LOS ANGELES -- Volkswagen is not counting on a significant improvement in its three biggest auto markets this year, Europe's largest carmaker said on Wednesday.
"We are not assuming that the volumes in Germany will change," said VW chief Bernd Pischetsrieder in Los Angeles.
He added that the trend in sales in the United States and Chinese markets will not change dramatically from last year.
Pischetsrieder was attending the Los Angeles car show, where the group is premiering its new, revamped Jetta.
The relaunch of VW's compact sedan, sold as the Bora outside the United States and based on the group's flagship Golf hatchback, is a key element in an expected turnaround of its business.
With a total of 91,790 Jetta sedans and wagons sold in the United States during 2004, the model contributed nearly 36 percent of all VW brand sales there last year.
Its U.S. sales have been besieged though by the steep rise in the euro-dollar exchange rate, an aging stable of models and an unforgiving price war in the market.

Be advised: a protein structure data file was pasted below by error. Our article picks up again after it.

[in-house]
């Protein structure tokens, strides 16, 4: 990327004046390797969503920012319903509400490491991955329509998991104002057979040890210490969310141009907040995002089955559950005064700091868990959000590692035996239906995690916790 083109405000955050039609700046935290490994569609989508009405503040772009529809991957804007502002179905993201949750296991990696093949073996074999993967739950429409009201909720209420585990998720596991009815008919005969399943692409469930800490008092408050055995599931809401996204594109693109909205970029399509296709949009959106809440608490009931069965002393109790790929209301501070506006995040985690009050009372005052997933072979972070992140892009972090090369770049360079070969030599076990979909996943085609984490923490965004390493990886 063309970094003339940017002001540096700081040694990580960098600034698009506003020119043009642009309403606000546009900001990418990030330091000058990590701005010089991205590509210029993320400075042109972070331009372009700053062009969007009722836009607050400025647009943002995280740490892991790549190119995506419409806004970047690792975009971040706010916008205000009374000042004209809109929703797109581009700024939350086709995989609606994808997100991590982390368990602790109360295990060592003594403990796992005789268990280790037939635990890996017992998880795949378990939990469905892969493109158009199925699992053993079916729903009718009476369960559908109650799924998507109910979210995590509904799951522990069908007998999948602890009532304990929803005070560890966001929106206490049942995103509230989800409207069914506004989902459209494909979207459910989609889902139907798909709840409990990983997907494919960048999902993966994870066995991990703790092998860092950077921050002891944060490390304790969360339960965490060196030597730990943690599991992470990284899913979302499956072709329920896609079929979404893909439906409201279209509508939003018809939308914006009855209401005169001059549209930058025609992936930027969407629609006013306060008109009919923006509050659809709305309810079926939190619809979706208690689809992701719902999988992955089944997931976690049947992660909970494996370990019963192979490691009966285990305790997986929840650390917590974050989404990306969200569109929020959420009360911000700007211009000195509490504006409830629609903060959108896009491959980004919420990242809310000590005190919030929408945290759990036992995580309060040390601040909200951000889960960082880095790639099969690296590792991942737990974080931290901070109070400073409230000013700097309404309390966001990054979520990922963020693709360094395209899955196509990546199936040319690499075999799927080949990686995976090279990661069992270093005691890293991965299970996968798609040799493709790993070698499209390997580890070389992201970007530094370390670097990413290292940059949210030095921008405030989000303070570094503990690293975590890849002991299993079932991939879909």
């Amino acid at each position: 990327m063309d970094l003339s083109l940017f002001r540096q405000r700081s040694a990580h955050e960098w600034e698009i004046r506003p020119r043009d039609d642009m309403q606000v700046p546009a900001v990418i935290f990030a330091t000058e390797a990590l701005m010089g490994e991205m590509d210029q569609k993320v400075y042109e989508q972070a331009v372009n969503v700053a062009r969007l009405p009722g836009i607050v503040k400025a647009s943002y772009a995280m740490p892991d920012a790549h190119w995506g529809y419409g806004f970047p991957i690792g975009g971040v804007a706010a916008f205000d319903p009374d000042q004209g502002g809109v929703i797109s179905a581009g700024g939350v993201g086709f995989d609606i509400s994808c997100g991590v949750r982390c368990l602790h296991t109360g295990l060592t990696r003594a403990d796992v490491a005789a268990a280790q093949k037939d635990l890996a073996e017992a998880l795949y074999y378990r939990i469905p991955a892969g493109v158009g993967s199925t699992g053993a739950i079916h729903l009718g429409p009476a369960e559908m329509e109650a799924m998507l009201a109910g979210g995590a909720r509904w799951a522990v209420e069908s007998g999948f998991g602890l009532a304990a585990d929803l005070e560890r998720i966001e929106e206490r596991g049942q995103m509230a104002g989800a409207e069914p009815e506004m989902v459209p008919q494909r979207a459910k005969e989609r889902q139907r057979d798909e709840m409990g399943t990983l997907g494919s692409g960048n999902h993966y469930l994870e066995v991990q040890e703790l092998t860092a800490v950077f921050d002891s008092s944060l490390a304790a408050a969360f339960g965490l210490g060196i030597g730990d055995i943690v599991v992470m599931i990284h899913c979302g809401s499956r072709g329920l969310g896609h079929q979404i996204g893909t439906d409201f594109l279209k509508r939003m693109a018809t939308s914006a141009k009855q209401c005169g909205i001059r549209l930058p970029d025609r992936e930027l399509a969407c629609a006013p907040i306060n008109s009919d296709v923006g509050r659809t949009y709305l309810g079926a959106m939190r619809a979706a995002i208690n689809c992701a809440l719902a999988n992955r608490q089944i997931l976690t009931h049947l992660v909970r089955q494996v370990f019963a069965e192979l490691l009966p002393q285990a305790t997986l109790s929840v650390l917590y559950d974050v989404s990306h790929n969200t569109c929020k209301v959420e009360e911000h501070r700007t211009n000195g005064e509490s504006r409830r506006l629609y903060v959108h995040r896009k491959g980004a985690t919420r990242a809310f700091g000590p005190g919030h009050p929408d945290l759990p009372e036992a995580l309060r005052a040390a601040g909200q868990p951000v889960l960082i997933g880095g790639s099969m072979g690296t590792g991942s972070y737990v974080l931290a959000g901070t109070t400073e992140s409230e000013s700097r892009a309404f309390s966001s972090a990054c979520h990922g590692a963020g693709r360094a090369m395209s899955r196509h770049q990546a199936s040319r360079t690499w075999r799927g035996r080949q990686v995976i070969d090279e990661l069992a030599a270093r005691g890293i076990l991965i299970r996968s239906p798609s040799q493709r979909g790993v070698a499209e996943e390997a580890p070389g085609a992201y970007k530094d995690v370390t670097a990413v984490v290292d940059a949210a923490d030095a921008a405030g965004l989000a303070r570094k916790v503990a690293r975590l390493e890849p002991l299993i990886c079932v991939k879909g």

While the company has done its best to steer clear of incentives in order to preserve margins and resale values as much as possible, it has cost VW severely.
Car sales dropped by more than 15 percent in the past year to just 256,111 vehicles, shy even of the 260,000 sold by its German premium rival BMW.
Volkswagen, which started hedging its dollar exposure relatively late, expects to post an operating loss of around 1 billion euros ($1.32 billion) in North America for 2004 and said it was not optimistic about breaking even this year despite the scheduled launch of the new Jetta and the larger Passat.
For the current year, VW finance chief Hans Dieter Poetsch said last month the group has hedged around 60 percent of its U.S. revenues exposed to currency fluctuations.